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Irrotational Fan Blade Flow and Thermal effects

Summary : Here we will learn how to deal with a multi-physics system of PDEs on a complex geometry, with multiple meshes within one problem. We also learn how to manipulate the region indicator and see how smooth is the projection operator from one mesh to another.

Incompressible flow

Without viscosity and vorticity incompressible flows have a velocity given by:

\[\begin{split}\boldsymbol{u}=\left(\begin{matrix}{\partial \psi \over \partial x }\\ -\partial \psi \over \partial y \end{matrix}\right), \quad \mbox{ where }\psi\mbox{ is solution of }\quad \Delta \psi =0\end{split}\]

This equation expresses both incompressibility (\(\nabla\cdot u=0\)) and absence of vortex (\(\nabla\times u =0\)).

As the fluid slips along the walls, normal velocity is zero, which means that \(\psi\) satisfies:

\[\psi \hbox{ constant on the walls}.\]

One can also prescribe the normal velocity at an artificial boundary, and this translates into non constant Dirichlet data for \(\psi\).

Airfoil

Let us consider a wing profile \(S\) in a uniform flow. Infinity will be represented by a large circle \(C\) where the flow is assumed to be of uniform velocity; one way to model this problem is to write:

\[\Delta \psi =0 \hbox{ in } \Omega, \qquad \psi |_{S}=-l, \quad \psi|_{C}= {\boldsymbol{u}_\infty}.\boldsymbol{x}^\perp\]

where \(\partial\Omega=C\cup S\) and \(l\) is the lift force.

The NACA0012 Airfoil

An equation for the upper surface of a NACA0012 (this is a classical wing profile in aerodynamics) is:

\[y = 0.17735\sqrt{x}-0.075597x- 0.212836x^2+0.17363x^3-0.06254x^4.\]
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// Parameters
int  S = 99;// wing label
// u infty
real theta = 8*pi/180;// // 1 degree on incidence =>  lift
real lift = theta*0.151952/0.0872665; //  lift approximation formula
real  uinfty1= cos(theta), uinfty2= sin(theta);
// Mesh
func naca12 = 0.17735*sqrt(x) - 0.075597*x - 0.212836*(x^2) + 0.17363*(x^3) - 0.06254*(x^4);
border C(t=0., 2.*pi){x=5.*cos(t); y=5.*sin(t);}
border Splus(t=0., 1.){x=t; y=naca12; label=S;}
border Sminus(t=1., 0.){x=t; y=-naca12; label=S;}
mesh Th = buildmesh(C(50) + Splus(70) + Sminus(70));

// Fespace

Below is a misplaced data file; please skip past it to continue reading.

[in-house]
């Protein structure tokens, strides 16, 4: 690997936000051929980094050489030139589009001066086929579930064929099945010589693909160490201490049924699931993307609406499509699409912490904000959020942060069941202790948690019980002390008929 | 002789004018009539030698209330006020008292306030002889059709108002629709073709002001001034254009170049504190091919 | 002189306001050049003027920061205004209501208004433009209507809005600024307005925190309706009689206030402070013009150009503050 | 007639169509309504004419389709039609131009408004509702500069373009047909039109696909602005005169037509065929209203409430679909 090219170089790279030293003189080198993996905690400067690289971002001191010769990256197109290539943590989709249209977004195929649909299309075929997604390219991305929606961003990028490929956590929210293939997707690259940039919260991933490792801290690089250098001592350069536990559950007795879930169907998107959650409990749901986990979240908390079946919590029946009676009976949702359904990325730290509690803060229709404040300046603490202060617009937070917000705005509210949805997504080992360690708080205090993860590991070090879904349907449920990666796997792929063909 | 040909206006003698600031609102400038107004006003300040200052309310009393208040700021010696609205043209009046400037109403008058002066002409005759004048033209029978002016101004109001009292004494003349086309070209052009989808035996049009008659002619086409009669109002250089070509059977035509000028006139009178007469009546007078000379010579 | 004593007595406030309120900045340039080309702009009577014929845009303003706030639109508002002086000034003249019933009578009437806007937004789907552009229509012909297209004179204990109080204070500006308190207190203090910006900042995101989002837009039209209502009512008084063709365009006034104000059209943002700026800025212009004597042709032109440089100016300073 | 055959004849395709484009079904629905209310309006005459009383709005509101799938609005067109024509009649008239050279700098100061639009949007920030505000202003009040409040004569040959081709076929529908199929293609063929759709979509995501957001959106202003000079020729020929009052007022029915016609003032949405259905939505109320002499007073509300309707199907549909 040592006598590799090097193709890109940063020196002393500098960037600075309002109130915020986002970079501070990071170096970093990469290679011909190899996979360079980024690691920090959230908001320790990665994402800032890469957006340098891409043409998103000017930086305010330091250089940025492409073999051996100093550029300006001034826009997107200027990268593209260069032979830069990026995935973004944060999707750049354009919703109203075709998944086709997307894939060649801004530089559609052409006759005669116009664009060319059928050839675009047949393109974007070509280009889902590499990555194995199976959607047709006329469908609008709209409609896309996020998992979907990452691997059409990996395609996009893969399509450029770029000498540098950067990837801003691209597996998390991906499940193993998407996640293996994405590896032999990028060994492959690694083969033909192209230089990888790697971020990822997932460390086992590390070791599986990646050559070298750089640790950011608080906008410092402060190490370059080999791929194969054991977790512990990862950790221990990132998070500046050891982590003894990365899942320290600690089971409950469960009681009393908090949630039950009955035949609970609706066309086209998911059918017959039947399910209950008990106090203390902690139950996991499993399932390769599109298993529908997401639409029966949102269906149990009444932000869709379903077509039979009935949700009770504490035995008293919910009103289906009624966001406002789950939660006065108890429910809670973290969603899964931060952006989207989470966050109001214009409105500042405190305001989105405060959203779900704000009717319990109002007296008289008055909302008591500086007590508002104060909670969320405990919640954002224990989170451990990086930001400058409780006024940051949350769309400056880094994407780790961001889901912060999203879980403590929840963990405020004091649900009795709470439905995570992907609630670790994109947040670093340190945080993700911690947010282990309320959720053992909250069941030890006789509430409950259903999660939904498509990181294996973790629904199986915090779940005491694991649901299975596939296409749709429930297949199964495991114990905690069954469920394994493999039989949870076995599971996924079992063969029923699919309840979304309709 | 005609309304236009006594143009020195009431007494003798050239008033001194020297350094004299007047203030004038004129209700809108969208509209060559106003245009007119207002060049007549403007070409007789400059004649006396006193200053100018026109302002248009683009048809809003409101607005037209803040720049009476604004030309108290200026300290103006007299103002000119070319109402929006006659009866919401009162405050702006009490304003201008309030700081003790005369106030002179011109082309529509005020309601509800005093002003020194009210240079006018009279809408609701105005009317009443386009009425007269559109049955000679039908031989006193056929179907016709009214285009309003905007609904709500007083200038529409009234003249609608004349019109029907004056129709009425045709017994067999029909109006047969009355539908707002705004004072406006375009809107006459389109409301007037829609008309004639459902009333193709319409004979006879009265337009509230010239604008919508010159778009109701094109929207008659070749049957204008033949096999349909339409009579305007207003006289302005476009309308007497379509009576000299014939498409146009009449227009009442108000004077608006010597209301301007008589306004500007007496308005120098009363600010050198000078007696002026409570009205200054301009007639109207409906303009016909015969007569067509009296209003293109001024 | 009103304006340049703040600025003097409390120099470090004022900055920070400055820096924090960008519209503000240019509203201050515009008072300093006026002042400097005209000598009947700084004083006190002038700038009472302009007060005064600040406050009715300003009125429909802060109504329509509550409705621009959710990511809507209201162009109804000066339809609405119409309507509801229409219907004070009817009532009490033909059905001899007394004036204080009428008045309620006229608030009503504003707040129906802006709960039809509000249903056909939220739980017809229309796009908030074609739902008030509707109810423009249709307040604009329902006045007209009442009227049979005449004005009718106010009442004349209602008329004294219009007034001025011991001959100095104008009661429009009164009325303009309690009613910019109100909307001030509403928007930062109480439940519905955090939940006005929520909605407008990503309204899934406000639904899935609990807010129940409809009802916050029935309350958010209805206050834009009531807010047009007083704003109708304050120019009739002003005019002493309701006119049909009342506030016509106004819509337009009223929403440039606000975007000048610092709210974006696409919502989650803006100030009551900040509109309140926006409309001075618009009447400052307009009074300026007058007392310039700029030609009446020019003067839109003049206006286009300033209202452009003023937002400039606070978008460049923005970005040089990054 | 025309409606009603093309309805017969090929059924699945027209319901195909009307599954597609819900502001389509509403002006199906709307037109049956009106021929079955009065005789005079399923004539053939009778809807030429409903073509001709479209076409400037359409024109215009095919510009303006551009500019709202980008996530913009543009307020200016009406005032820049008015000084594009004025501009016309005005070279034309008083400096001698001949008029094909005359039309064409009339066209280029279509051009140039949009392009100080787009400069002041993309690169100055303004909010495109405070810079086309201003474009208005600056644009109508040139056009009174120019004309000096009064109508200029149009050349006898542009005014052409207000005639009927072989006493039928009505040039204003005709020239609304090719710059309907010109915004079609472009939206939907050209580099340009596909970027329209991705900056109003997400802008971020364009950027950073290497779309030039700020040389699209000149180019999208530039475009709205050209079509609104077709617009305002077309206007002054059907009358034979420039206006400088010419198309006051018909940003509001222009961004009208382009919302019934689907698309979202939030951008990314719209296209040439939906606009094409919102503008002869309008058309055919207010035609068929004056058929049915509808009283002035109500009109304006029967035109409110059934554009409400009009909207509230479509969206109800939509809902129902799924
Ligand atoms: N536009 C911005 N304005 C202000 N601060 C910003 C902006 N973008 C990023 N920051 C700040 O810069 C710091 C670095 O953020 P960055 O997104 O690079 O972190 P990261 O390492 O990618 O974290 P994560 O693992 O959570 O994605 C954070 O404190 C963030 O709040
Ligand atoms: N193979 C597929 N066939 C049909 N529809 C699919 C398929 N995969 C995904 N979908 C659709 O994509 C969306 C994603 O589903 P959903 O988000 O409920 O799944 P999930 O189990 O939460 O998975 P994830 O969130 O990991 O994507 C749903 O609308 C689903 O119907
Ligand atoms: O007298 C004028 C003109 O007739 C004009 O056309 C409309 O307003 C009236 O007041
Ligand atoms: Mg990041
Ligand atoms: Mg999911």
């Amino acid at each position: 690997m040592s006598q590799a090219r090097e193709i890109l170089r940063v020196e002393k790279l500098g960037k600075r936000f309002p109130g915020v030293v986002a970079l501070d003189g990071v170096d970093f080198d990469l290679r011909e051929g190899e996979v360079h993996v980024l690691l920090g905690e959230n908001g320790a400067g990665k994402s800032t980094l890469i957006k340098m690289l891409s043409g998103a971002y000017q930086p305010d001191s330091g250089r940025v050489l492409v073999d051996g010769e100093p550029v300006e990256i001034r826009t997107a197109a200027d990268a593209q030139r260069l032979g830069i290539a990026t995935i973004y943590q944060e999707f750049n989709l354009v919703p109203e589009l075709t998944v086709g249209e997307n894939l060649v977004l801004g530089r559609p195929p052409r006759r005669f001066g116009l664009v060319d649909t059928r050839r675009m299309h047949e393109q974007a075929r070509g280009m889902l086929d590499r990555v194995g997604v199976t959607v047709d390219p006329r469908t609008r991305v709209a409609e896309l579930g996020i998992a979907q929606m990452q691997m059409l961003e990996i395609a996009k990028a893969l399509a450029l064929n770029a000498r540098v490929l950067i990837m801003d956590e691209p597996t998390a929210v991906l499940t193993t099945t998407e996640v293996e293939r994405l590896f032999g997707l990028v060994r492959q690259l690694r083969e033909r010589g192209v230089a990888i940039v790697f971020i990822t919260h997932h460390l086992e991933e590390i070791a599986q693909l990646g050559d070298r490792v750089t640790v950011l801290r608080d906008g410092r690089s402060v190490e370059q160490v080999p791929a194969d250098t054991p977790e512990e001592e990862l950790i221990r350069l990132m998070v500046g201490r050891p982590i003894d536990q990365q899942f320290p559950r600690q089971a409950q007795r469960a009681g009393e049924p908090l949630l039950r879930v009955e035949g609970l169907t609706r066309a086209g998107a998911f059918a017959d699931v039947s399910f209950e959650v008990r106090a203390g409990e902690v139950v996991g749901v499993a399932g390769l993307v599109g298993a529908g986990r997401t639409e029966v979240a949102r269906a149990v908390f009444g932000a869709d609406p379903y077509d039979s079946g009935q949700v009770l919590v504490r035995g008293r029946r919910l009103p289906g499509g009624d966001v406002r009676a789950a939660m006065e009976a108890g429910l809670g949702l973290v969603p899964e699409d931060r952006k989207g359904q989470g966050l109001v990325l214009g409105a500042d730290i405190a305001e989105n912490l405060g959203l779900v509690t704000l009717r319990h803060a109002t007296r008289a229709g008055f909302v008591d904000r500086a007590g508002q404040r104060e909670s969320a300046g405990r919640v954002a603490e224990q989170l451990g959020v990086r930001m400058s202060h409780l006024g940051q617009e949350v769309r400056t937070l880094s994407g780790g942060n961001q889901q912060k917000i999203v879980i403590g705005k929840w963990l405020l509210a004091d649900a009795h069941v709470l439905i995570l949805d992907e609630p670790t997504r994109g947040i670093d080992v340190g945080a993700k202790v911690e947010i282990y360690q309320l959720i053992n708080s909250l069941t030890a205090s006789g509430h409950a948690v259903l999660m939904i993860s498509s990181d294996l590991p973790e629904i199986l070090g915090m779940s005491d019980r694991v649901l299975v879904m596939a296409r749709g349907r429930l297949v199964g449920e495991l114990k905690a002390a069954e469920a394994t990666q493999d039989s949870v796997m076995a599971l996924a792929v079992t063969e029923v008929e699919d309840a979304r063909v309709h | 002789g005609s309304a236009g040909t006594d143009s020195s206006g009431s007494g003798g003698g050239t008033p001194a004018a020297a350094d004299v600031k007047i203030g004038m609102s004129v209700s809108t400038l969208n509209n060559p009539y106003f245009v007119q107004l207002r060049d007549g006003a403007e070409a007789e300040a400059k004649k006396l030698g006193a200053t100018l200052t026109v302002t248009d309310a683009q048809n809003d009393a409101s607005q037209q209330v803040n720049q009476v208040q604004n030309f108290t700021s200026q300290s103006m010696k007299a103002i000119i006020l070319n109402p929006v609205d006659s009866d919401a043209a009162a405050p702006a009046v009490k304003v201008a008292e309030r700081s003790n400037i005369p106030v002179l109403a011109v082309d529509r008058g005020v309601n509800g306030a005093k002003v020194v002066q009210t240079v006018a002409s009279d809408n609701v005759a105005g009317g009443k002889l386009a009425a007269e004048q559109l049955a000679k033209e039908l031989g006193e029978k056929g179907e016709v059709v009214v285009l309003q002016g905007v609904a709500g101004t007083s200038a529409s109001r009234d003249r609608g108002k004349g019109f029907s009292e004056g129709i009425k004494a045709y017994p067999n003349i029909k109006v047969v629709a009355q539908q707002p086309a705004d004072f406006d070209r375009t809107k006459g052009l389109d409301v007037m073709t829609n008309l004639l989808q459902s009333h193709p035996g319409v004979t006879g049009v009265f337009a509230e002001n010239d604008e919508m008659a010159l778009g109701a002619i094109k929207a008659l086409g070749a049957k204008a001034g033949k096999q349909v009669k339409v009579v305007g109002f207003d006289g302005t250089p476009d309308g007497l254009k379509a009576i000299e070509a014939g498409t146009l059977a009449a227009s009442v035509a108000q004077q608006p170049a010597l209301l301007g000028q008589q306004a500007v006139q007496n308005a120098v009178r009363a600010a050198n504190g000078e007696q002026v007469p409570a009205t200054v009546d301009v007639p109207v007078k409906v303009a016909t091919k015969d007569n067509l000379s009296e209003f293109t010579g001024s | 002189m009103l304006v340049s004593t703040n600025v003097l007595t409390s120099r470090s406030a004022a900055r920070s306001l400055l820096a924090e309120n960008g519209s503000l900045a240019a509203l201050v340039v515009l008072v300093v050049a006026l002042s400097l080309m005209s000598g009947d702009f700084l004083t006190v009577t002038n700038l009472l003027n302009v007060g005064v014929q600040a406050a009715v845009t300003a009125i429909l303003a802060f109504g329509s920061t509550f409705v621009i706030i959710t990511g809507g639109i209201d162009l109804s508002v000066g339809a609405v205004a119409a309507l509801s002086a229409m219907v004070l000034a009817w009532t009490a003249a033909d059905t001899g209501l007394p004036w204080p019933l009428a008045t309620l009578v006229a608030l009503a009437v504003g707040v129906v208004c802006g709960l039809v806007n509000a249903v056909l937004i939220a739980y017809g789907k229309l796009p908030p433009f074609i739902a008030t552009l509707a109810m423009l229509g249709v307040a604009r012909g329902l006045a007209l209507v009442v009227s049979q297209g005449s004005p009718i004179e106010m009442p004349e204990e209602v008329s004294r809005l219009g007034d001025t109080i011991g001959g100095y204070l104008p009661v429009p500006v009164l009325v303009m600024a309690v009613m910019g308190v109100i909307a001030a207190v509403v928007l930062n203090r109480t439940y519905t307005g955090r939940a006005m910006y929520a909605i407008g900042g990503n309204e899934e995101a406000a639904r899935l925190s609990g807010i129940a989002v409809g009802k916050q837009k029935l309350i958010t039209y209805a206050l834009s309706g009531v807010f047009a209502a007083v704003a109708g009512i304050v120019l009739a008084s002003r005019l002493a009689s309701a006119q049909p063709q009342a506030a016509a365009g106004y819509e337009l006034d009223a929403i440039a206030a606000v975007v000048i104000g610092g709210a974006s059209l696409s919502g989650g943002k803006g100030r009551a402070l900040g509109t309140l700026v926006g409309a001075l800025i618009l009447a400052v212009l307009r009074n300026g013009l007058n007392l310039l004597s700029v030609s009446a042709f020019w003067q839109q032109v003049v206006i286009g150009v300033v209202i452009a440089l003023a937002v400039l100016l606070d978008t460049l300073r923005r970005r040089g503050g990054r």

fespace Xh(Th, P2);
Xh psi, w;
macro grad(u) [dx(u),dy(u)]// def of grad operator
// Solve
solve potential(psi, w)
   = int2d(Th)(
        grad(psi)'*grad(w) //  scalar product
   )
   + on(C, psi = [uinfty1,uinfty2]'*[y,-x])
   + on(S, psi=-lift) // to get a correct value
   ;

plot(psi, wait=1);

A zoom of the streamlines are shown on Fig. 15.

Potential

Fig. 15 Zoom around the NACA0012 airfoil showing the streamlines (curve \(\psi=\) constant). To obtain such a plot use the interactive graphic command: “+” and p.

PotentialHeat

Fig. 16 Temperature distribution at time T=25 (now the maximum is at 90 instead of 120).

The NACA0012 Airfoil

Heat Convection around the airfoil

Now let us assume that the airfoil is hot and that air is there to cool it. Much like in the previous section the heat equation for the temperature \(v\) is

\[\partial_t v -\nabla\cdot(\kappa\nabla v) + u\cdot\nabla v =0,~~v(t=0)=v_0, ~~\frac{\partial v}{\partial\boldsymbol{n}}|_{C,u\cdot n>0}=0, v|_{C,u\cdot n<0}=0\]

But now the domain is outside AND inside \(S\) and \(\kappa\) takes a different value in air and in steel. Furthermore there is convection of heat by the flow, hence the term \(u\cdot\nabla v\) above.

Consider the following, to be plugged at the end of the previous program:

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// Corrected by F. Hecht may 2021
// Parameters
real S = 99;

border C(t=0, 2*pi){x=3*cos(t); y=3*sin(t);} // Label 1,2
border Splus(t=0, 1){x=t; y=0.17735*sqrt(t) - 0.075597*t - 0.212836*(t^2) + 0.17363*(t^3) - 0.06254*(t^4); label=S;}
border Sminus(t=1, 0){x=t; y=-(0.17735*sqrt(t) - 0.075597*t - 0.212836*(t^2) + 0.17363*(t^3) - 0.06254*(t^4)); label=S;}
mesh Th = buildmesh(C(50) + Splus(70) + Sminus(70));
// Fespace
fespace Vh(Th, P2);
Vh psi, w;

// Problem
solve potential(psi, w)
= int2d(Th)(dx(psi)*dx(w)+dy(psi)*dy(w))
     + on(C, psi = y)
     + on(S, psi=0);

// Plot
plot(psi, wait=1);

/// Thermic
// Parameters
real dt = 0.005, nbT = 50;

// Mesh
border D(t=0, 2){x=1+t; y=0;}
mesh Sh = buildmesh(C(25) + Splus(-90) + Sminus(-90) + D(200));
int steel = Sh(0.5, 0).region, air = Sh(-1, 0).region;
// Change label to put BC on In flow
// Fespace
fespace Wh(Sh, P1);
Wh  vv;

fespace W0(Sh, P0);
W0 k = 0.01*(region == air) + 0.1*(region == steel);
W0 u1 = dy(psi)*(region == air), u2 = -dx(psi)*(region == air);
Wh v = 120*(region == steel), vold;
// set the label to 10 on inflow boundary to inforce the temperature.
Sh = change(Sh,flabel = (label == C &&  [u1,u2]'*N<0) ? 10 : label);
int i;
problem thermic(v, vv, init=i, solver=LU)
= int2d(Sh)(
              v*vv/dt + k*(dx(v)*dx(vv) + dy(v)*dy(vv))
            + 10*(u1*dx(v) + u2*dy(v))*vv
           )
- int2d(Sh)(vold*vv/dt)
+ on(10, v= 0);


for(i = 0; i < nbT; i++) {
  vold[]= v[];
  thermic;
  plot(v);
}

Note

How steel and air are identified by the mesh parameter region which is defined when buildmesh is called and takes an integer value corresponding to each connected component of \(\Omega\);

Note

We use the change function to put label 10 on inflow boundary, remark the trick to chanhe only label C flabel = (label == C && [u1,u2]'*N<0) ? 10 : label

How the convection terms are added without upwinding. Upwinding is necessary when the Pecley number \(|u|L/\kappa\) is large (here is a typical length scale), The factor 10 in front of the convection terms is a quick way of multiplying the velocity by 10 (else it is too slow to see something).

The solver is Gauss’ LU factorization and when init \(\neq 0\) the LU decomposition is reused so it is much faster after the first iteration.

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